Rejoice Filipino foodies! The Taste of Manila festival could be back on

The Taste of Manila, which was cancelled just weeks ago over budget concerns, looks like its back on as organizers hold emergency meetings with the city.

City intervened to help save food and culture event initially axed over budget concerns

Taste of Manila bills itself the 'largest Filipino festival outside the Philippines.' Now organizers might get a second chance to host the annual event, thanks to help from the city. (CBC)

The Taste of Manila, which was cancelled just weeks ago over budget concerns, looks like its back on as organizers hold emergency meetings with the city.

"We will make it happen," festival spokesperson Teresa Torralba vowed in a Tuesday interview with CBC Toronto.

Festival organizers are striving to be set up on Aug. 18 and 19 in the heart of the city's growing Filipino community, on Bathurst Street between Wilson and Laurelcrest avenues. A final decision is expected in the coming days.

The summer festival has grown rapidly since its start in 2014, when organizers hoped to get 5,000 people but ended up with 75,000 attendees instead. Two years later, that number surged again to 350,000 people, including Prime Minister Justin Trudeau who swung through to sample some dishes. 

Coun. James Pasternak, who represents the ward where the event is held, said he's "cautiously optimistic" the event will go ahead.

"It's a major economic boost to the area and it's a great celebration of the Filipino culture, heritage and history," he said. 

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Initially, this year's event was cancelled due to rising costs that organizers said had stretched their ability to keep up with the fees.

Prime Minister Justin Trudeau met with members of the public during the Taste of Manila festival in 2016. (Christopher Katsarov/Canadian Press)

"As we get bigger our services get more demanding as well," said Torralba. 

The festival costs between $200,000 and $250,000 to run, she explained. 

Organizers have never received grants and instead relied on money from sponsors, food fendors and exhibitors to survive. It all proved to be too much, Torralba said.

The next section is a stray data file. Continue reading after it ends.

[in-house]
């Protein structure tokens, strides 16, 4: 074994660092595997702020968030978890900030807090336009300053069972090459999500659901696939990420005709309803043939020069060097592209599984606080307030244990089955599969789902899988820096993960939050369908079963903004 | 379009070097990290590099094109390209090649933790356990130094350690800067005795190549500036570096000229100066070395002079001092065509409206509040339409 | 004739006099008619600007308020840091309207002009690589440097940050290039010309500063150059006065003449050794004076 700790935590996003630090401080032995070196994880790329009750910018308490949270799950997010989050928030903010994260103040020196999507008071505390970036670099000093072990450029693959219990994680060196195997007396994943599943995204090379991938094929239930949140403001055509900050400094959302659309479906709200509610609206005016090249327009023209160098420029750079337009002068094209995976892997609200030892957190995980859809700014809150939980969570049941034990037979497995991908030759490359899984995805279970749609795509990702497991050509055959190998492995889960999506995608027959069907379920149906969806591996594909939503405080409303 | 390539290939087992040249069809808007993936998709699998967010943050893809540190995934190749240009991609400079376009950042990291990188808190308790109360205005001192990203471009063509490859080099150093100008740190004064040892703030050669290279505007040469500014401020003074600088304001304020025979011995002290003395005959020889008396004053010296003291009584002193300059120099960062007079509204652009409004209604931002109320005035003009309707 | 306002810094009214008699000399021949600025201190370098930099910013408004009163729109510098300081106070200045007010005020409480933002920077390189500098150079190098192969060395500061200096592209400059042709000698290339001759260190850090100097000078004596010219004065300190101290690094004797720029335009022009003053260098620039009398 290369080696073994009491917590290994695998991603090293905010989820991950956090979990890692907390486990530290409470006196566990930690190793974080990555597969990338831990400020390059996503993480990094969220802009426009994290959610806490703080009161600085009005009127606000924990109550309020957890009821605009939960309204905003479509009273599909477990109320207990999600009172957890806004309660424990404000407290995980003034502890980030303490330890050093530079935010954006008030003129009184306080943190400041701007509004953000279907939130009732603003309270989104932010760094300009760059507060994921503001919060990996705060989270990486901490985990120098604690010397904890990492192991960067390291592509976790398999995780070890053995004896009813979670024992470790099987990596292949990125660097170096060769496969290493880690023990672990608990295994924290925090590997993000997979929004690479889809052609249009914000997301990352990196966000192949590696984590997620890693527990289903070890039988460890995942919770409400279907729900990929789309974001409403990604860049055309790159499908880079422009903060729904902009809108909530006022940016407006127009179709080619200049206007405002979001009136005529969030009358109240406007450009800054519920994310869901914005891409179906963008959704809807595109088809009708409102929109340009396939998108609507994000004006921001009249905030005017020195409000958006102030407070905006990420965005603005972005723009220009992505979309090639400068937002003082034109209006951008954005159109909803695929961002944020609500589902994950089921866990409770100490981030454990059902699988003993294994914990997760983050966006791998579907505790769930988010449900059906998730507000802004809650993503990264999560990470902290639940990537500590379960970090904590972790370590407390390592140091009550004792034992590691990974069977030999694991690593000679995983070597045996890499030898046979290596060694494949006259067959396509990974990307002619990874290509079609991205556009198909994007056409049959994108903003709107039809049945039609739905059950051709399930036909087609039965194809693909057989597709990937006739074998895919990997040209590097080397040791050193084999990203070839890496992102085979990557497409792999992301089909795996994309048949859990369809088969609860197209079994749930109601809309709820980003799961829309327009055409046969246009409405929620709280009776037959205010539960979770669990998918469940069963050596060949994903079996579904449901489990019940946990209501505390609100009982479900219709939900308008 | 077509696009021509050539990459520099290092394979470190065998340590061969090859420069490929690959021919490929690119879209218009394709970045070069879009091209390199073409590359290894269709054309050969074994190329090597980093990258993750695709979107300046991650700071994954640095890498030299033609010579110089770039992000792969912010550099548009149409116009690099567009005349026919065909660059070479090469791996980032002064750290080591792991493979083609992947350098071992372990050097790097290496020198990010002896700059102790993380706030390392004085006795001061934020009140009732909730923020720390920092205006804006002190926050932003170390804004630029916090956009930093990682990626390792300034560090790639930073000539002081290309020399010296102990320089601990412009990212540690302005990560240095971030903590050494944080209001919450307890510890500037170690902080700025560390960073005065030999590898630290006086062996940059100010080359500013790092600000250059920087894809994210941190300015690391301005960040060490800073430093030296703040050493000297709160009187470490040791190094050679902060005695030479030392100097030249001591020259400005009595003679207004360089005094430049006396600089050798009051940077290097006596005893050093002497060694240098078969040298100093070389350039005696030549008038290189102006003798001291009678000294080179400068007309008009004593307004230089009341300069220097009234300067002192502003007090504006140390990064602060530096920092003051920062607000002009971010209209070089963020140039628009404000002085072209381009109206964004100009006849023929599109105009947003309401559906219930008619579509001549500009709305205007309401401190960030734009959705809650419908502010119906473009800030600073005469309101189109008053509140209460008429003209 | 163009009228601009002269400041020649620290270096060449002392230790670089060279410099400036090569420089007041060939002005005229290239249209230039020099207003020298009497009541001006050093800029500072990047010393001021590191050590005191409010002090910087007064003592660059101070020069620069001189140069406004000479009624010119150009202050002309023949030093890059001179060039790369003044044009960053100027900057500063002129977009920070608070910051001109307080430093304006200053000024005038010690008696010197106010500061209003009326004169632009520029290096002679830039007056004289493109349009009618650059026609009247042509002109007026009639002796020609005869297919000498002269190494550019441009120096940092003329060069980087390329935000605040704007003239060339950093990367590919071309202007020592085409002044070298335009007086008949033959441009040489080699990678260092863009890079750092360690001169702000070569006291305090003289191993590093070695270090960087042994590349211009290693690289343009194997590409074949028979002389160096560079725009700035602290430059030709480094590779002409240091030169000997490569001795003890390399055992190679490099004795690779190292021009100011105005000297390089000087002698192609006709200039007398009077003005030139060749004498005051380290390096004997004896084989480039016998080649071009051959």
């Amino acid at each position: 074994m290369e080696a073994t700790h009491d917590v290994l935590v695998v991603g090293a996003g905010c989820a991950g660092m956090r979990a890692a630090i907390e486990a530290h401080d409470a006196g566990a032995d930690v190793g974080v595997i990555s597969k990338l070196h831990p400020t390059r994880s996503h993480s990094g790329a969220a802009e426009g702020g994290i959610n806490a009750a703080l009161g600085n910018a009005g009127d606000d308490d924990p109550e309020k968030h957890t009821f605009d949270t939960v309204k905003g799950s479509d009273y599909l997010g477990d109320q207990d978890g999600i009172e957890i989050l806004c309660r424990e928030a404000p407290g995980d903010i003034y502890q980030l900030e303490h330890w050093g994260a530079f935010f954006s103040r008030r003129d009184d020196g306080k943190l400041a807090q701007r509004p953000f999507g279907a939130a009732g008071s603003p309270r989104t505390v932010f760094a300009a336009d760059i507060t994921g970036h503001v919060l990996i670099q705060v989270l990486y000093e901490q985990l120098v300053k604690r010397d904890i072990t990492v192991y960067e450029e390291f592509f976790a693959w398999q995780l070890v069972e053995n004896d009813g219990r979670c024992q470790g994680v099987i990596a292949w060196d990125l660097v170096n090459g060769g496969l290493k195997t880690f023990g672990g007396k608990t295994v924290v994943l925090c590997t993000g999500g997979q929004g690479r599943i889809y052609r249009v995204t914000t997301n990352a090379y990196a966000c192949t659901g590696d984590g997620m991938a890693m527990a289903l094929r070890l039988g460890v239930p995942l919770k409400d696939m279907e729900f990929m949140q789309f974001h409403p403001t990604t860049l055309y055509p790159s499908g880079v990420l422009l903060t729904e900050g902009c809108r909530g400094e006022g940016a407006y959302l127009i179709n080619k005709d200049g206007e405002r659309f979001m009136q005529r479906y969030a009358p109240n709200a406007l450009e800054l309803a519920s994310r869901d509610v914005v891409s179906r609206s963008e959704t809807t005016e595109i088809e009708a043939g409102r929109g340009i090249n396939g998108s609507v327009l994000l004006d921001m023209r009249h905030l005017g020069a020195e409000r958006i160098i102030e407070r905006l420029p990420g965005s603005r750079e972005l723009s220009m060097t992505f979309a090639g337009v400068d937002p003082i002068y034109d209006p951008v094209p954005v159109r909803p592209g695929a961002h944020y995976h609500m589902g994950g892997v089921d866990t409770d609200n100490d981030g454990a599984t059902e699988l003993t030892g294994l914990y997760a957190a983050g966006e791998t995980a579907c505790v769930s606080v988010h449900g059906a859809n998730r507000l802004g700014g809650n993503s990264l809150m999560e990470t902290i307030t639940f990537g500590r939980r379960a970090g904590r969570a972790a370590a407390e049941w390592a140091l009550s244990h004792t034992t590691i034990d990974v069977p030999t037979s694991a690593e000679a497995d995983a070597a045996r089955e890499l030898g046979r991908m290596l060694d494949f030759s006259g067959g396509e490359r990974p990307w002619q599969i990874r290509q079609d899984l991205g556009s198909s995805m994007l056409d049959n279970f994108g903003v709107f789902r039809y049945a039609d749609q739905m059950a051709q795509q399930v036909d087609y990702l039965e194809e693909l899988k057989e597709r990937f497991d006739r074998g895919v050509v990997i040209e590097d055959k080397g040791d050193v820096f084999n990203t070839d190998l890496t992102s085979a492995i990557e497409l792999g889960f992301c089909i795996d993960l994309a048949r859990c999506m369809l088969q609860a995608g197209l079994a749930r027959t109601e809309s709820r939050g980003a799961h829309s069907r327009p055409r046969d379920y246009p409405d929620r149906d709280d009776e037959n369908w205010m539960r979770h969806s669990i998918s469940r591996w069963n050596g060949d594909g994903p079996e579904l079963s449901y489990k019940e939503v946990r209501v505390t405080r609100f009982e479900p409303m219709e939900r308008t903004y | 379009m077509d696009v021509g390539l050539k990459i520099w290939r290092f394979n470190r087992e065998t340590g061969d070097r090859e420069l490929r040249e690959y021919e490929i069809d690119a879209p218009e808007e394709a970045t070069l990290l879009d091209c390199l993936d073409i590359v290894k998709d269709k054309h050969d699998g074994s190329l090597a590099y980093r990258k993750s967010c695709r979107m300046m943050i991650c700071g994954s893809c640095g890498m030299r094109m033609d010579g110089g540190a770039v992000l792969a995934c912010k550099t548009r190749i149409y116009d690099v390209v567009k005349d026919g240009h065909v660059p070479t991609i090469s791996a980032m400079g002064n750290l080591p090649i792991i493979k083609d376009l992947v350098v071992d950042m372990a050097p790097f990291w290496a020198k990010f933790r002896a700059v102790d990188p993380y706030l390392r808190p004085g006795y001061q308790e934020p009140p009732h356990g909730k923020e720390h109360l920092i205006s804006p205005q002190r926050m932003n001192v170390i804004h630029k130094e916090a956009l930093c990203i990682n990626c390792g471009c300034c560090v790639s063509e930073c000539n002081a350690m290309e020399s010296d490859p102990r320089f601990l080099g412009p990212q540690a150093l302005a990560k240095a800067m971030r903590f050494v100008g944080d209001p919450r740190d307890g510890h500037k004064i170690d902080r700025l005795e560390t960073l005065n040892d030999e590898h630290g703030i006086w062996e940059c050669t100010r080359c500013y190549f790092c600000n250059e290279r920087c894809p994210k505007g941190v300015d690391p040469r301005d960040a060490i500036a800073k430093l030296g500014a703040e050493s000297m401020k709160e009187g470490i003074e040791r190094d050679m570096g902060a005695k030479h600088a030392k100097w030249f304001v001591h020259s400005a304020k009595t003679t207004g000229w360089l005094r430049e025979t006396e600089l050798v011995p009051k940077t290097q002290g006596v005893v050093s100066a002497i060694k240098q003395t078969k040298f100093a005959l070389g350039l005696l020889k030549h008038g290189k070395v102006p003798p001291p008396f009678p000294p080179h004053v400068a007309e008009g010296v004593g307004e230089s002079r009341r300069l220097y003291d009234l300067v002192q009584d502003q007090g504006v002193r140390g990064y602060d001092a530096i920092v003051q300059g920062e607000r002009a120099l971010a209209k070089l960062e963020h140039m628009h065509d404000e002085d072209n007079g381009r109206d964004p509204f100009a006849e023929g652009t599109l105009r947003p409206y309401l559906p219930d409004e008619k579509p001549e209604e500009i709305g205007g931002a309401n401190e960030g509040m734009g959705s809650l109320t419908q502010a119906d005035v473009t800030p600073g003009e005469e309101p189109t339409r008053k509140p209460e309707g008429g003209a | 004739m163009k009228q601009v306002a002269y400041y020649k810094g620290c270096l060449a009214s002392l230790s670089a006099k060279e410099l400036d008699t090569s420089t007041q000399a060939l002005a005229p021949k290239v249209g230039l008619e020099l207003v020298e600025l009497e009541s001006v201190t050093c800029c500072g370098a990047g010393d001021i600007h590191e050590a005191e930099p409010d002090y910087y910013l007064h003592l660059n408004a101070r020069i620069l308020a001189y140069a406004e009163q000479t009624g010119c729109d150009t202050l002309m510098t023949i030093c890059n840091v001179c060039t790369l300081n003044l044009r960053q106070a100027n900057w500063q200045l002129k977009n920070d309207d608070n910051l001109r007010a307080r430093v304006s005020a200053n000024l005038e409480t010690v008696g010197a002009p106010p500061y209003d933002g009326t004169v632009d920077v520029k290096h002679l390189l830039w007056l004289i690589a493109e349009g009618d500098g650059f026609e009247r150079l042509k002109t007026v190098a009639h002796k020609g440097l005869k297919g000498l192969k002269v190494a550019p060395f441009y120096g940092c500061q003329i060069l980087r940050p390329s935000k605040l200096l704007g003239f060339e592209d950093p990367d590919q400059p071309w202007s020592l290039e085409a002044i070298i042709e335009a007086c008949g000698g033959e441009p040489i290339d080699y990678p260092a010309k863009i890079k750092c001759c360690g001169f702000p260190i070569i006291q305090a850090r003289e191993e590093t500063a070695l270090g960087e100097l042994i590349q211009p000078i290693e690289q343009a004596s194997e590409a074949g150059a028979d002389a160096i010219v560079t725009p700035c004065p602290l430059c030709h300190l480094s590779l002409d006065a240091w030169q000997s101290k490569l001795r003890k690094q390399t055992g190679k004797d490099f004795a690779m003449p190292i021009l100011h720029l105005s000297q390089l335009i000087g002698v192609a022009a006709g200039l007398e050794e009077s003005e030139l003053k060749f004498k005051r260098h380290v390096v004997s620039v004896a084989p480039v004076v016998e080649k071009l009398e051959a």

Taste of Manila bills itself as the "largest Filipino street festival outside the Philippines."

"It's sort of like a reunion of everyone Filipino," said Torralba.

However, "as we get bigger our services get more demanding as well," she said. 

Back on track

City officials have now stepped in. 

"There's a real desire for the city to save it and to keep it going," said Pasternak, whose ward includes the area where the festival is held.

As we get bigger our services get more demanding as well.- Teresa Torralba

Mayor John Tory hosted an emergency meeting Monday with organizers and Pasternak.

"The moment I heard that the Taste of Manila was being cancelled, I started looking for ways to help and to get the festival back on track," Tory said Tuesday in a statement.

"I love this festival."

The meeting's goal is to find a way to save the festival viewed as a "vital, cultural and economic event."

"It's one of the unique festivals ... and it's the position of the city to make sure that these kinds of events thrive outside of the downtown," Pasternak told CBC Toronto.  

'The city is going to do what it can'

But with only three weeks until the event kicks off, many Filipino foodies are nervous they won't be able to enjoy the culinary experience. 

"That's a very short period of time to recontact all the people who think it's cancelled and get them to retake out food booths, which are the bread and butter of the whole event," said Pasternak. 

Taste of Manila has already refunded vendors who originally signed up. 

Food and entertainment rules at the Taste of Manila. (CBC)

Pasternak is helping organizers find ways to streamline the festival by cutting back on "unnecessary expenses" and secure corporate sponsorship.

Police, paramedics and waste management have also agreed to pitch in to slash the event's overall operating cost this year, Pasternak said.  

"Our festival could be just the basic things that we need," said Torralba. "We can even shorten it ... You know, whatever our money can afford."

The final decision will be made Wednesday during a meeting at city hall.

"The city is going to do what it can to help the festival, but it's really up to the organizers to make it work," said Pasternak. 

With files from Ali Chiasson